Next session was called iPads and beyond. About 80% of the 300 people in room have tablets, 90% of them iPads. But then most are IT Execs, and it is a session about iPads, so probably not representative of general population!
In general, 75% of current tablets are iPad, 20% android. Problem with android is that it's been fragmented, and originally wasn't designed for tablets. Also high price. But will increase and Gartner expect it to reach parity with iPad by 2015. Microsoft is completely missing from scene but may appear with Windows 8. Many new devices and hybrids will emerge over the next few years and hit the consumer market.
The session looked at tablet use in the business world. Very corporate, and all about security, control etc. Quite different to the world we operate in in HE.
Some interesting observations, not all I agreed with.
Good for documents, especially annotating, easy with touch screen, gestures.
Good for content consumption, but not for creation. This I definitely don't agree with. I find it easy, and I like the softkeyboard. I can type on it as fast as on a hard one. You've only got to look at all the blog posts this week, all typed during the sessions, on an iPad. It's different sure, but you soon get used to it.
File sharing can be an issue. Dropbox is one of the most common apps on iPads. But according to the presenter, it is the most insecure service you can think of. Again, I don't entirely agree, I can think of others! Picked up by a questioner at the end, it was pointed out that it is no more insecure than a USB stick.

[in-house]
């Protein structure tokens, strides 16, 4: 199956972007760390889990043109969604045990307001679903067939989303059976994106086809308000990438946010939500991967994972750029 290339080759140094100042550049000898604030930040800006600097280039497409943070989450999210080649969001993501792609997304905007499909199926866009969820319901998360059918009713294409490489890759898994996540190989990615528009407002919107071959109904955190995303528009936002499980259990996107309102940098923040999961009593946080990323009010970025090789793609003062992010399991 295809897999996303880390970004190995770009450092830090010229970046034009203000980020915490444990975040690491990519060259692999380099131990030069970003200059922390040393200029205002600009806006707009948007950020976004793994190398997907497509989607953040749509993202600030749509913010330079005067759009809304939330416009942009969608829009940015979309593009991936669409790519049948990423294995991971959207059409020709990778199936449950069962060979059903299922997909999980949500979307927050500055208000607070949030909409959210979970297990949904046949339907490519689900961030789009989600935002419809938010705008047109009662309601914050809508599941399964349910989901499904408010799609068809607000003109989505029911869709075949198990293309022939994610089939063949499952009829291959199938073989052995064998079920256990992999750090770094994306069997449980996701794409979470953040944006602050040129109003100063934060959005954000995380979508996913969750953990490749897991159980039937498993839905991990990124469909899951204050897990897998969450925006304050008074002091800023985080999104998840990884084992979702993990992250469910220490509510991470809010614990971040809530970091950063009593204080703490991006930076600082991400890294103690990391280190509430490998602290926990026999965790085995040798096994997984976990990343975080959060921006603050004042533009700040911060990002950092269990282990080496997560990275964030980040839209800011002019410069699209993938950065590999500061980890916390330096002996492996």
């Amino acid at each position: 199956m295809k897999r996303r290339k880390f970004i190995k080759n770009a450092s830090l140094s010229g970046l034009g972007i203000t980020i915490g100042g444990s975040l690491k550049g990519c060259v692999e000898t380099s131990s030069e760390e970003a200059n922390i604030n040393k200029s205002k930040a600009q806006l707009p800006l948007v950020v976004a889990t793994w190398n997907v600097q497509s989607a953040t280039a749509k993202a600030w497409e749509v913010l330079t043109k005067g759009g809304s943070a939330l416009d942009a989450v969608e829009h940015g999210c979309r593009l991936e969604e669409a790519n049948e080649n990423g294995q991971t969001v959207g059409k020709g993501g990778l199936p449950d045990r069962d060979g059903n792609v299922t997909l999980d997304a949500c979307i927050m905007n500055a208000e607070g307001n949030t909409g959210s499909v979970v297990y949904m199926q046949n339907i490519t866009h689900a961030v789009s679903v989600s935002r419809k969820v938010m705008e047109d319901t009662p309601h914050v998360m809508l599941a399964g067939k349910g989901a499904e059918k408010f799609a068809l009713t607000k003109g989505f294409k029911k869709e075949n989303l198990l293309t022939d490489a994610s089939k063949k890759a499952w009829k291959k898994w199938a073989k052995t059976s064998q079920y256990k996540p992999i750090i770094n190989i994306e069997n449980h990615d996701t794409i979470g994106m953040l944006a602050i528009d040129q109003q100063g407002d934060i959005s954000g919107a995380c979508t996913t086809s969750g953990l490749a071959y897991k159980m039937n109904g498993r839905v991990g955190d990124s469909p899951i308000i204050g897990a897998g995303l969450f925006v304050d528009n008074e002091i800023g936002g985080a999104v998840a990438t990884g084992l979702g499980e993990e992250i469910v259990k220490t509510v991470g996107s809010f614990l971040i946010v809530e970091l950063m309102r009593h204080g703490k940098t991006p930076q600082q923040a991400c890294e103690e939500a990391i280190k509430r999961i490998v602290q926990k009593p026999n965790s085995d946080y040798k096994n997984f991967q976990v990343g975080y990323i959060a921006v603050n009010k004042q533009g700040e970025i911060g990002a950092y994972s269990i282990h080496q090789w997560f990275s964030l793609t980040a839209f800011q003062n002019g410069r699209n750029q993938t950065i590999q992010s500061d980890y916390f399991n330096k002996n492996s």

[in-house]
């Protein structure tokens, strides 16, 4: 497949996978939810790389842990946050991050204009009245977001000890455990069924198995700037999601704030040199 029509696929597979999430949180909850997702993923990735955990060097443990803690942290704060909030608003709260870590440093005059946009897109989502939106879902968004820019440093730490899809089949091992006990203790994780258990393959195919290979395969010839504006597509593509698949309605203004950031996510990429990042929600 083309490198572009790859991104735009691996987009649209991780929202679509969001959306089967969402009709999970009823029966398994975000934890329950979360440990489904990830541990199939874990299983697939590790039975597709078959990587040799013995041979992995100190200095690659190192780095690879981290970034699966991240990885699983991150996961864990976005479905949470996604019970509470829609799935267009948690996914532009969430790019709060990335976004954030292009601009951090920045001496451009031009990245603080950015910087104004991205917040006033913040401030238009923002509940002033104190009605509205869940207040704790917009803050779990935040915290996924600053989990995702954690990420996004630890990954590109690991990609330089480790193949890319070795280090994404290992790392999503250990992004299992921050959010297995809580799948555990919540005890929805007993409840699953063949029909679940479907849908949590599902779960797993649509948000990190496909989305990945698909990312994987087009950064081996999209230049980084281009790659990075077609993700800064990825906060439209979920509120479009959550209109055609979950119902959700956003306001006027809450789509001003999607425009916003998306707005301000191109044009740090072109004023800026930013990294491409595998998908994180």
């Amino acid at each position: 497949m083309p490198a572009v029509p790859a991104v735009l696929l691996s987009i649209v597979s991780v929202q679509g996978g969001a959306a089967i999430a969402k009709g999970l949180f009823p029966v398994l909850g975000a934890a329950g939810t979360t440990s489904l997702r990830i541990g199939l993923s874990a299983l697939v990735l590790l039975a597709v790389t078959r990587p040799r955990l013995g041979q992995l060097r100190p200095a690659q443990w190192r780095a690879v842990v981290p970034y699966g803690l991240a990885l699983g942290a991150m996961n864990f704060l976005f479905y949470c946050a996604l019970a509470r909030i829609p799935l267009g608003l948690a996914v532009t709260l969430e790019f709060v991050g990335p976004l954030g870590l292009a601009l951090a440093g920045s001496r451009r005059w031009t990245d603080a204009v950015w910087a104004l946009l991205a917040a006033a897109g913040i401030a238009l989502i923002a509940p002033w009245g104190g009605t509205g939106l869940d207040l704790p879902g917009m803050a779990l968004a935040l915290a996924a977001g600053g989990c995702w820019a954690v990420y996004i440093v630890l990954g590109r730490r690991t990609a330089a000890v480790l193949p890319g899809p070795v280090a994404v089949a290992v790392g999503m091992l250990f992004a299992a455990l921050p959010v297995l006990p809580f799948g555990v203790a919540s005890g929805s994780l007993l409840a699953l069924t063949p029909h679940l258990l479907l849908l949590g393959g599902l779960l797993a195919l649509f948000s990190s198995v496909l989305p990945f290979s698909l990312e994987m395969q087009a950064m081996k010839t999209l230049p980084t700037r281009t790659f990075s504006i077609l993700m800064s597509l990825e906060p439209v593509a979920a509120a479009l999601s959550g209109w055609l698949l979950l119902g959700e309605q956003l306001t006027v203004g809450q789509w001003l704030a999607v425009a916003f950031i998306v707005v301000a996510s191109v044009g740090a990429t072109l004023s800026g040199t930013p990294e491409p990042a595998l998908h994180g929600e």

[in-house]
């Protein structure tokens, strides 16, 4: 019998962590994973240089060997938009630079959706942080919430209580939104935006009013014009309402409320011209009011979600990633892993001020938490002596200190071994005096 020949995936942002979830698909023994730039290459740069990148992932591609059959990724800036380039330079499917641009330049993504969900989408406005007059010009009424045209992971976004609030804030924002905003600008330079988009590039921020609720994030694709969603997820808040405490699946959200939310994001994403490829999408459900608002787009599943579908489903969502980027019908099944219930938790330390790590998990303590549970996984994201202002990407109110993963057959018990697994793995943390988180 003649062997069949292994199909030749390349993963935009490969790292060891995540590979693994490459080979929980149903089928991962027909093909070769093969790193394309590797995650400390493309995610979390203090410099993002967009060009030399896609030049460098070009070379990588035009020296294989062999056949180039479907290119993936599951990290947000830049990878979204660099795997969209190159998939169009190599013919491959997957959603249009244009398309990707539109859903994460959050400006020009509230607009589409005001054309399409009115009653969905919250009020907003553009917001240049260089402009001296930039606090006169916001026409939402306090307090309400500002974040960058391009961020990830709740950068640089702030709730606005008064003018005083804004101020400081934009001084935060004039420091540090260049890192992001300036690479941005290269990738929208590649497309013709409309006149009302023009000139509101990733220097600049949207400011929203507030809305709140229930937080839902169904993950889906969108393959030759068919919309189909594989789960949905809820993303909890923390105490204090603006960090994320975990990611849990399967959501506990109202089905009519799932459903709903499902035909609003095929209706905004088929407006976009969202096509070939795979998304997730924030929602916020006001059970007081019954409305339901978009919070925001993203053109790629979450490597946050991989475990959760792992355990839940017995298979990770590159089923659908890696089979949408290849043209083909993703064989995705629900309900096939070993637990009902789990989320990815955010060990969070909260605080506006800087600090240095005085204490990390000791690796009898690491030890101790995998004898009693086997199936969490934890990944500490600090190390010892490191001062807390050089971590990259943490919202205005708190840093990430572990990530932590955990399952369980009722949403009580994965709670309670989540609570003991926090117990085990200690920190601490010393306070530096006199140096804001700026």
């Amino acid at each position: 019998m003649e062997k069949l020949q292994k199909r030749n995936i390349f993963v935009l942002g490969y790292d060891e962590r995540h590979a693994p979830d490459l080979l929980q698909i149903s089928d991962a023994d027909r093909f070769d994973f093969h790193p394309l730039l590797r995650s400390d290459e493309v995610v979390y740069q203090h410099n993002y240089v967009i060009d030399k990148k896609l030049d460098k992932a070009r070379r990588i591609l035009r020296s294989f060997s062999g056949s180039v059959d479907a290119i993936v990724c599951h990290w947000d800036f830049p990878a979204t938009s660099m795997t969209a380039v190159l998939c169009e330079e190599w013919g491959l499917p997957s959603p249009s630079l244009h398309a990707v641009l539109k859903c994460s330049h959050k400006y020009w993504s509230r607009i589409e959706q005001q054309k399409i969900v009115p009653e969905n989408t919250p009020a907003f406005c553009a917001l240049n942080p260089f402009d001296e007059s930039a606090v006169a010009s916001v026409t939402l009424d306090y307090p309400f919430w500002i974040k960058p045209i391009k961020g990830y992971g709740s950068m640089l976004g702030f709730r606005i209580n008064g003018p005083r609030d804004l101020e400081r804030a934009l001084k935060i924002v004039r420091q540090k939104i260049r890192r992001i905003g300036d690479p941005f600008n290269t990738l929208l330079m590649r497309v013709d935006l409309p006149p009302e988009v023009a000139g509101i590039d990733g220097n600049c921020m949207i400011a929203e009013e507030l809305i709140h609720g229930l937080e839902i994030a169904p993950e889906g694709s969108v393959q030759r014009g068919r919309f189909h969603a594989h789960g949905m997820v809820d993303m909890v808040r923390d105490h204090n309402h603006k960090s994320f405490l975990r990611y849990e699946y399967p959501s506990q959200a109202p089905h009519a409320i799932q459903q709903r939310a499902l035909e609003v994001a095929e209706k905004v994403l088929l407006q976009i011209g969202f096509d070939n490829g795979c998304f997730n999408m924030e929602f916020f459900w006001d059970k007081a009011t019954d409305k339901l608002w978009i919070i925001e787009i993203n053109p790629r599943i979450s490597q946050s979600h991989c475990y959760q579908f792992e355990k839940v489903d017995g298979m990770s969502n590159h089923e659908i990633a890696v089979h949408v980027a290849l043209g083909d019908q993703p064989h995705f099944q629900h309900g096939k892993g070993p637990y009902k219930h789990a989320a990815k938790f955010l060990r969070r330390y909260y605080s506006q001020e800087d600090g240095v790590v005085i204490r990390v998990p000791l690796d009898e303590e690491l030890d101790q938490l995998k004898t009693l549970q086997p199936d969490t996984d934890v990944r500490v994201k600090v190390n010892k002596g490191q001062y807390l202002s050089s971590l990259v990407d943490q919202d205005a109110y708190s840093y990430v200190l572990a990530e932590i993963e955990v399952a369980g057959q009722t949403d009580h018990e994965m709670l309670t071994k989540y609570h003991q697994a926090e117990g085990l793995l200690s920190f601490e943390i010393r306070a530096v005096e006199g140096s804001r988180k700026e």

Their good graphics capability makes them ideal for dashboards, business analysis etc. Many of companies are putting in lots of work to optimise dashboards for tablet use.
Enterprise application vendors already developing mobile and cloud apps including SAP, IBM
We should be talking to all of our vendors and asking them for their plans on mobile, tablets ands cloud
Lots of stuff on risks and challenges which are intrinsic to consumer mobility. Mobile device management is important, but lots of cloud based services out there to use. We need to evaluate the risks in security, compliance, costs, HR, and identify mobile policies to regulate deployments, usage and support.
Policies are not just about technology but people as well.
Surprised that there wasn't much about the conflict between work and private use, and BYOD. Most of us have tablets with a combination of work and personal apps and data on, including photos, games, music, work files, emails.
Of course, there's also the debate that always happens about why an iPad? Why not a laptop, smartphone etc. Personally I think you should use what you want. I don't use an iPad because it's cool, I use it because it's great! I don't take a laptop away with me anymore, and most days don't take one to work. The killer for me at conferences like this is the ease of use, and the battery life. I can easily get 10 hours out of it. Gone are the days when I'd be wandering round after a couple of hours looking for a power socket.